NEW YORK ( ETF Expert) -- Bonds were dramatically overbought throughout the summertime. Blame it on "Fed QE2-speak" or deflationary pressure or a herd-like fear of stocks. Nevertheless, the 10-year's yield of 2.3% bordered on insanity.

By the way, kudos to those who chose intermediate bond exchange-traded funds at the start of May, and then "went away" until the start of November. Investors who executed a seasonal trade of iShares Investment Grade Corporate Bond ( LQD), for instance, witnessed 8% gains over a six-month stretch.

Still, the markets giveth and the markets taketh away. The 10-year Treasury may have began the year at a 3.25% yield, and it may have slipped 100 basis points over the half-year soft patch, but it has since recovered the place it occupied at the start of 2010.

Perhaps the 10-year will close out 2011 near 4%. And the current level of 3.3% shouldn't be viewed as a distrubingly high yield. (Are you kidding me?) Indeed, it's not the present yield that should trouble anyone, but rather the quickness of the bond blowout in November and December. We're talking about a 100 basis point recovery in just six weeks!

There are at least three different camps that endeavor to explain why bond yields have risen so dramatically and so quickly. Here are a variety of ETFs to fit one or more of these particular paradigms.

Possibility No. 1 -- Bond yields soared on decidedly brighter economic expectations.

According to Goldman Sachs, U.S. consumption is conspicuously growing, industrial activity is moderately accelerating, real estate is holding firm, employment is turning positive, gross domestic product forecasts are increasing and core inflation is a non-factor. Bigger picture for GS, then? The economy is expanding at a reasonable rate.

Goldman didn't stop there, however. The research team issued an S&P forecast of 1450 for year-end 2011, and recommended overweighting cyclical sectors like technology, consumer discretionary and industrials. If you buy into the Goldman Sachs paradigm, you might want to access SPDR Select Consumer Discretionary ( XLY), SPDR Select Industrials ( XLI) or iShares DJ Technology ( IYW).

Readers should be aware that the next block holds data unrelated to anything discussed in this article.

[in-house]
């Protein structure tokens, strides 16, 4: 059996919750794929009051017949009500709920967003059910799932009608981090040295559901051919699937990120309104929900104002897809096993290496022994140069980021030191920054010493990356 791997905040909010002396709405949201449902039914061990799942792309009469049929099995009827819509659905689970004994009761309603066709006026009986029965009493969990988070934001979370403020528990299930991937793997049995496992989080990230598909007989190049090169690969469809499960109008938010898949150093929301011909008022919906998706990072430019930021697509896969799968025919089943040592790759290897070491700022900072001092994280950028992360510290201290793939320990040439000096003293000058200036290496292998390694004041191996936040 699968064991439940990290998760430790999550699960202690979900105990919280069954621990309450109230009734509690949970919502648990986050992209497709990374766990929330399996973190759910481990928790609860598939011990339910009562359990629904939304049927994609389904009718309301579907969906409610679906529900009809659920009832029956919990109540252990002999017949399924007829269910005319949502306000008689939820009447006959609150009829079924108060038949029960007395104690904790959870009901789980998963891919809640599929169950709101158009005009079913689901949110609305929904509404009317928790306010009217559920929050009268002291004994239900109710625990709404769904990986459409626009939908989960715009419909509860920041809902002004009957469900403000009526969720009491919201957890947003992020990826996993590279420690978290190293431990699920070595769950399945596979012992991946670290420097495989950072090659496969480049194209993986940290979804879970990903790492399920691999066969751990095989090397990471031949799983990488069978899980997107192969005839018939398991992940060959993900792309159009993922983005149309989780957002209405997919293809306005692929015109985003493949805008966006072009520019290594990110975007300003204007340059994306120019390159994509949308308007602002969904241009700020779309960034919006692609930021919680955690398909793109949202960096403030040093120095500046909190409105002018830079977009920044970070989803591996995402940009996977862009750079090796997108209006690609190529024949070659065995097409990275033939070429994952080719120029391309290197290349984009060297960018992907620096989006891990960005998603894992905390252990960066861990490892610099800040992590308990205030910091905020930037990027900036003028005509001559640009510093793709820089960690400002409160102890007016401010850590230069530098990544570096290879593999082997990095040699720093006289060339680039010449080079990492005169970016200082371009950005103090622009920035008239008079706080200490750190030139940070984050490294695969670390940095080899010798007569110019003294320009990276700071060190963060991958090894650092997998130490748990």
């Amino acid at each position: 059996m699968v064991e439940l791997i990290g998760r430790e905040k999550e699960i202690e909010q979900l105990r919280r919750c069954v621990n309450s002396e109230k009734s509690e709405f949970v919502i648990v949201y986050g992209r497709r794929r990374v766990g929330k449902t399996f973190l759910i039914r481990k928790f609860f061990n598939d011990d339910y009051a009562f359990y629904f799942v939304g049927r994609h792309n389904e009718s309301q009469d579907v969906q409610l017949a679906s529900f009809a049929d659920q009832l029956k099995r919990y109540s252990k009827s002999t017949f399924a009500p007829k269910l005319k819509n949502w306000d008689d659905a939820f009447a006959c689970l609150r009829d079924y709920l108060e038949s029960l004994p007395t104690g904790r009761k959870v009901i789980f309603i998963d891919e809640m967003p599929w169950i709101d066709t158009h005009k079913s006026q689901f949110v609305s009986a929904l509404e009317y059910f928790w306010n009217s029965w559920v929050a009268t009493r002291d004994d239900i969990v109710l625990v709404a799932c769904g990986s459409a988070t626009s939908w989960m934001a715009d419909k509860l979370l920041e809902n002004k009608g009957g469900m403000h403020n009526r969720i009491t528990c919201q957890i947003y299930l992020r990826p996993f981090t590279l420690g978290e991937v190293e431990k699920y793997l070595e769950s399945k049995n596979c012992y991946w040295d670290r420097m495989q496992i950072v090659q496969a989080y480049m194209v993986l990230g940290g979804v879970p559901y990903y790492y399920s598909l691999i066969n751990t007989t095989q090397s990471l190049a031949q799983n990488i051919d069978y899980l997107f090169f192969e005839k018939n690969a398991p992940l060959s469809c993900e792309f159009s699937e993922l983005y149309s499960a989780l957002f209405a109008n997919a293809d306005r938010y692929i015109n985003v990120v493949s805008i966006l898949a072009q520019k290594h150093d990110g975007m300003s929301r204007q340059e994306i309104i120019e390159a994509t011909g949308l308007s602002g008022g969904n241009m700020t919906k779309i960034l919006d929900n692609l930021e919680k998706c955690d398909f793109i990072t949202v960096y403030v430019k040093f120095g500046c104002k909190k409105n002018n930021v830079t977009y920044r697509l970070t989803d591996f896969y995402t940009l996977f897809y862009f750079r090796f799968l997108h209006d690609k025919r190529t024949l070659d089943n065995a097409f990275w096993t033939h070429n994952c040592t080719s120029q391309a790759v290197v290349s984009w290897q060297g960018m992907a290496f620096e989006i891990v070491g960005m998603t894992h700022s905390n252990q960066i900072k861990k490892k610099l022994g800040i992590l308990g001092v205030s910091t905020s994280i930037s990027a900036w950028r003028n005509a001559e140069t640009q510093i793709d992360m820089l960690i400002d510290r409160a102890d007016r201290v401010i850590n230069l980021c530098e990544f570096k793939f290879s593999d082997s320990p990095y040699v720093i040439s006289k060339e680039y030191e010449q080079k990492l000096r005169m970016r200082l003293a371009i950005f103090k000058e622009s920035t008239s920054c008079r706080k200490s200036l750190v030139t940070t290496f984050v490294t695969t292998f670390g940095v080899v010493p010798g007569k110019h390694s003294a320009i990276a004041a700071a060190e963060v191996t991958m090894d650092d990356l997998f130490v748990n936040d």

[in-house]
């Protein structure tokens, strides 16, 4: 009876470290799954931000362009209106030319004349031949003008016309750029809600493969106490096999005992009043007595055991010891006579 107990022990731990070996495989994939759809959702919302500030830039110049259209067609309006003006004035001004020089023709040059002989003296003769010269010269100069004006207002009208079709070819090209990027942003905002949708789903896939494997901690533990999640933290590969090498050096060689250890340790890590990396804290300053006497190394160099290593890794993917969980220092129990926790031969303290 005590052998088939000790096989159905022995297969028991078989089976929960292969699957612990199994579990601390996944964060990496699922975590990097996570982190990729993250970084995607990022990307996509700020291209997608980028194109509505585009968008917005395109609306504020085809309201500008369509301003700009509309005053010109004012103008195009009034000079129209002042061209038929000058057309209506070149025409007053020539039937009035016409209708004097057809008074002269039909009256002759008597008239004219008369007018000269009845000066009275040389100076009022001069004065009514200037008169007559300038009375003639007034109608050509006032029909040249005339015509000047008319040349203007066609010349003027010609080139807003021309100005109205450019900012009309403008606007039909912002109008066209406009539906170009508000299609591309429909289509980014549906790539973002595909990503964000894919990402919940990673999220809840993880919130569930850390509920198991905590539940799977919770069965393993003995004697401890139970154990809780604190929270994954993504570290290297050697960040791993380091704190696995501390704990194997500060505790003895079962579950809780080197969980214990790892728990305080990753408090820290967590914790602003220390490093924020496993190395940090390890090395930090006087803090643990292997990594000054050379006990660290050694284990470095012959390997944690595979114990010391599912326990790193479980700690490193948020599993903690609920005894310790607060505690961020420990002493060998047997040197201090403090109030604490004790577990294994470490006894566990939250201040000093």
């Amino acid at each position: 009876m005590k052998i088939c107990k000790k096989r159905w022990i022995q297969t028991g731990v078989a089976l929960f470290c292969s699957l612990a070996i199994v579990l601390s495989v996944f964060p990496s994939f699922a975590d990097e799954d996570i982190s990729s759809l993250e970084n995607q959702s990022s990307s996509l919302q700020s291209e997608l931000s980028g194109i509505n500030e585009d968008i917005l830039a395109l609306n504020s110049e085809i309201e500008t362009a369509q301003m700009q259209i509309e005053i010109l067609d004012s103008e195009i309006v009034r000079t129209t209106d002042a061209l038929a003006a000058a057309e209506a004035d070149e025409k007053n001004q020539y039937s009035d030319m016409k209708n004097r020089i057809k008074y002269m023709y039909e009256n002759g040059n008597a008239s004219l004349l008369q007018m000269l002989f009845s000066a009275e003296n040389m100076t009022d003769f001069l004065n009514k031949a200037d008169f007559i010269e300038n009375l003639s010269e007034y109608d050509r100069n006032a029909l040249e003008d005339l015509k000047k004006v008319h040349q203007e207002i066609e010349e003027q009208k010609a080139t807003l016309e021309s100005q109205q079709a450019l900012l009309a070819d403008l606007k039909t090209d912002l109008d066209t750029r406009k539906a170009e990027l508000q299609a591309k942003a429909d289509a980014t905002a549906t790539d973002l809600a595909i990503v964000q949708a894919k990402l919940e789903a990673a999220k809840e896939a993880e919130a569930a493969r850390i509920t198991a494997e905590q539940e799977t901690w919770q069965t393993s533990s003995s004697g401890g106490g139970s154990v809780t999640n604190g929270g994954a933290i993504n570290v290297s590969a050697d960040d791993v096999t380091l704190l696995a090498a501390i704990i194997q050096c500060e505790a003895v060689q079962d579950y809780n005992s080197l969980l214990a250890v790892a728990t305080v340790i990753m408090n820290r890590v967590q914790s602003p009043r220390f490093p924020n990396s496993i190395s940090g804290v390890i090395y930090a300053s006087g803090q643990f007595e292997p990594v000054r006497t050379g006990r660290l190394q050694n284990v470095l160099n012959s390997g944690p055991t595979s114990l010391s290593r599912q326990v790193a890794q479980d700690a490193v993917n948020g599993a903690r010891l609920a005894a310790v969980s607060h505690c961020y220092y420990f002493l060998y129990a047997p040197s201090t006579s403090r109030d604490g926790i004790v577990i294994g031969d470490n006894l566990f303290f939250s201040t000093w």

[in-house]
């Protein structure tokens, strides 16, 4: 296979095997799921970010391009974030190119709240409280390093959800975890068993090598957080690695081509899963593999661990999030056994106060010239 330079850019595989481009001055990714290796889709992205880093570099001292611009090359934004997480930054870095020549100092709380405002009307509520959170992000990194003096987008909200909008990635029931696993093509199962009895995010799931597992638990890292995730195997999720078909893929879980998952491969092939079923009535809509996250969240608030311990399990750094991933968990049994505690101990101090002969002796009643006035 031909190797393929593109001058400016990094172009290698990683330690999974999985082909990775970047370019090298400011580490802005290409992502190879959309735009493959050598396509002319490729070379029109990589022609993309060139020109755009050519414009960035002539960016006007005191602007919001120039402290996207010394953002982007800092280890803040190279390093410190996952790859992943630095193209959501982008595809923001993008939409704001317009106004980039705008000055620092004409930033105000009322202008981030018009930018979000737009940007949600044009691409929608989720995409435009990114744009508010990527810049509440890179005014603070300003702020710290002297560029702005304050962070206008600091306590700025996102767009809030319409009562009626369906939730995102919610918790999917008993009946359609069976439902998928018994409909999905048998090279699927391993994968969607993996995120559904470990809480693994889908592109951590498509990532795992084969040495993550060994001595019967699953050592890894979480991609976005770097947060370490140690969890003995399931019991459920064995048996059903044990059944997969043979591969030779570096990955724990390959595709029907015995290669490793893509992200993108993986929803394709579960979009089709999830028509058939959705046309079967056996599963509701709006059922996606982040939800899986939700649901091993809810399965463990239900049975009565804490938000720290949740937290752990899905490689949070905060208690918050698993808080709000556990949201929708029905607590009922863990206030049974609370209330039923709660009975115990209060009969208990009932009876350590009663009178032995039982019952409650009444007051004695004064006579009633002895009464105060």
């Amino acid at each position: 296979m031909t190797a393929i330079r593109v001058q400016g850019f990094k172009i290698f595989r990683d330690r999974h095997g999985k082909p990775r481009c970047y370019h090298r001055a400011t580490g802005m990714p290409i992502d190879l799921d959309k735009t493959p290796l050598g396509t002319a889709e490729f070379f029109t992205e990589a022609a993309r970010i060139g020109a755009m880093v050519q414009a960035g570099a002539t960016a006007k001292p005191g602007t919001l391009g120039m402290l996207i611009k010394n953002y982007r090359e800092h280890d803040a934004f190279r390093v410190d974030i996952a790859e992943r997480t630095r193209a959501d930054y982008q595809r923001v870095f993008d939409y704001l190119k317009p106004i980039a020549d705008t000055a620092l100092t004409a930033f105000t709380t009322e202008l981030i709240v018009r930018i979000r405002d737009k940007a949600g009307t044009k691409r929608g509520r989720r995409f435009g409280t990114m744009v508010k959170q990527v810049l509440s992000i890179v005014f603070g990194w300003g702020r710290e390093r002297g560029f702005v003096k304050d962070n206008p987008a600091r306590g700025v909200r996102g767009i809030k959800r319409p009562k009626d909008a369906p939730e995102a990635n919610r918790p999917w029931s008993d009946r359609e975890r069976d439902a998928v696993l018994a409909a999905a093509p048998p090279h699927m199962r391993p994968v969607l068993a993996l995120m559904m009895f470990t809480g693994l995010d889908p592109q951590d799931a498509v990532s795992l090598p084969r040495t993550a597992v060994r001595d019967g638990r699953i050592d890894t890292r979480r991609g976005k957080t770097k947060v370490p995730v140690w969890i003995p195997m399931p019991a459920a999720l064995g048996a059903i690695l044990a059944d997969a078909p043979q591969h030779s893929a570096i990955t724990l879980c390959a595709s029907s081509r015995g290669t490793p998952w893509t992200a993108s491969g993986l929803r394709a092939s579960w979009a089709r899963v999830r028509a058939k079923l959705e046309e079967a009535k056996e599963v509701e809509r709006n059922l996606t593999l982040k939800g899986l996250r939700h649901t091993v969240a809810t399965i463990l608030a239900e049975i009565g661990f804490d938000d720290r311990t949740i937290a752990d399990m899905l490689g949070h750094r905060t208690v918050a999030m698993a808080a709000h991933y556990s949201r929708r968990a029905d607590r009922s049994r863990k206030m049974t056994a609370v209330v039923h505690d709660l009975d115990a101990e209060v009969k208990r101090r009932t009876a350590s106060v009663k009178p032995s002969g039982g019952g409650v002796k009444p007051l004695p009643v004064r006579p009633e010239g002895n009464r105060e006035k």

Possibility No. 2 -- Bond yields soared on U.S. deficit fears.

Forget the fact that the federal deficit has surged from $161 billion to $1.5 trillion in four years. According to deficit hawks, the yields that began to skyrocket in November 2010 reflected the bipartisan compromise on economic stimulus; that is, Bush-era tax rates would be extended for a "permanently temporary" period of two years, hundreds of billions more would be added to unemployment coffers, and none of it would be paid for by accompanying cuts in spending.

It's not that some form of economic stimulus isn't or wasn't necessary. Rather, it's the fact that neither party could agree on where to tighten the government's fiscal belt. Erskine Bowles, co-chair of Obama's deficit commission, put it this way: "I'm deeply disappointed that we have this short-term deal and it's not linked to long-term fiscal restraint."

So which ETFs might fit Bowles' paradigm? Perhaps he'd prefer nations with budget surpluses and ETFs from Chile ( ECH), South Korea ( EWY) and New Zealand ( ENZL).

Possibility No. 3 -- Bond yields soared on higher U.S. inflation

Of course, this one's all in the definition. The Federal Reserve likes the Consumer Price Index and it also likes core CPI to exclude food and energy. Yet most Americans look at the price of gasoline, coffee, health care, college, food at the grocery store and thinks, "My dollars aren't stretching as far as they used to."

Enter Peter Schiff, an outspoken financial personality who believes inflation is the reason for rising bond yields -- inflation that is instantaneously created when the Fed electronically prints money. QE2, then, would be Schiff's explanation for the sudden rise in bond yields.

However, Schiff thoroughly disputes the notion that you can exclude food and energy over time, and that anyone looking at commodity prices from metals to agriculture to oil recognizes that inflation is very real. Schiff-like thinkers should stick with resource-related assets that act as inflation hedges, from gold ( GLD) to silver ( SLV) , as well as a dollar bearish fund like PowerShares Dollar Bearish ( UDN).
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